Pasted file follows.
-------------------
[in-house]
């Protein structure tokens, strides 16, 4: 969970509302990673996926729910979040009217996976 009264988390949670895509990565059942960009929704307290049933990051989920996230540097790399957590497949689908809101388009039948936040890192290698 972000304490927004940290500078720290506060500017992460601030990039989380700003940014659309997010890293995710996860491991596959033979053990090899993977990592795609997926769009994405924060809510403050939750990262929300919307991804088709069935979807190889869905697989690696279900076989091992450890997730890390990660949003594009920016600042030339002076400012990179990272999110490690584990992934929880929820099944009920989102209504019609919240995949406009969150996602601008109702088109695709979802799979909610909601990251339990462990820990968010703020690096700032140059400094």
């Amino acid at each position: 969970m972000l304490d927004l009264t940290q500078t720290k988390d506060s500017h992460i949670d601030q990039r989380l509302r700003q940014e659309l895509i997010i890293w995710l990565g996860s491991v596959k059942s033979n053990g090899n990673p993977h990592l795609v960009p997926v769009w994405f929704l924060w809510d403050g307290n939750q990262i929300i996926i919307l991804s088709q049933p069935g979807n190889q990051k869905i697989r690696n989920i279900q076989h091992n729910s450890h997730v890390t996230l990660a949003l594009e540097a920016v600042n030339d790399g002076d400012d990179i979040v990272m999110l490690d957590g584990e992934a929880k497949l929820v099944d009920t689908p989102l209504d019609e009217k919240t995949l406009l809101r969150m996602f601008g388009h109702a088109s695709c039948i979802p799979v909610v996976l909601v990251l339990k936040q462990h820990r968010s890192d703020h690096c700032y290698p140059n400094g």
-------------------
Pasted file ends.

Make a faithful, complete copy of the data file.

[in-house]
């Protein structure tokens, strides 16, 4: 969970509302990673996926729910979040009217996976 009264988390949670895509990565059942960009929704307290049933990051989920996230540097790399957590497949689908809101388009039948936040890192290698 972000304490927004940290500078720290506060500017992460601030990039989380700003940014659309997010890293995710996860491991596959033979053990090899993977990592795609997926769009994405924060809510403050939750990262929300919307991804088709069935979807190889869905697989690696279900076989091992450890997730890390990660949003594009920016600042030339002076400012990179990272999110490690584990992934929880929820099944009920989102209504019609919240995949406009969150996602601008109702088109695709979802799979909610909601990251339990462990820990968010703020690096700032140059400094």
């Amino acid at each position: 969970m972000l304490d927004l009264t940290q500078t720290k988390d506060s500017h992460i949670d601030q990039r989380l509302r700003q940014e659309l895509i997010i890293w995710l990565g996860s491991v596959k059942s033979n053990g090899n990673p993977h990592l795609v960009p997926v769009w994405f929704l924060w809510d403050g307290n939750q990262i929300i996926i919307l991804s088709q049933p069935g979807n190889q990051k869905i697989r690696n989920i279900q076989h091992n729910s450890h997730v890390t996230l990660a949003l594009e540097a920016v600042n030339d790399g002076d400012d990179i979040v990272m999110l490690d957590g584990e992934a929880k497949l929820v099944d009920t689908p989102l209504d019609e009217k919240t995949l406009l809101r969150m996602f601008g388009h109702a088109s695709c039948i979802p799979v909610v996976l909601v990251l339990k936040q462990h820990r968010s890192d703020h690096c700032y290698p140059n400094g």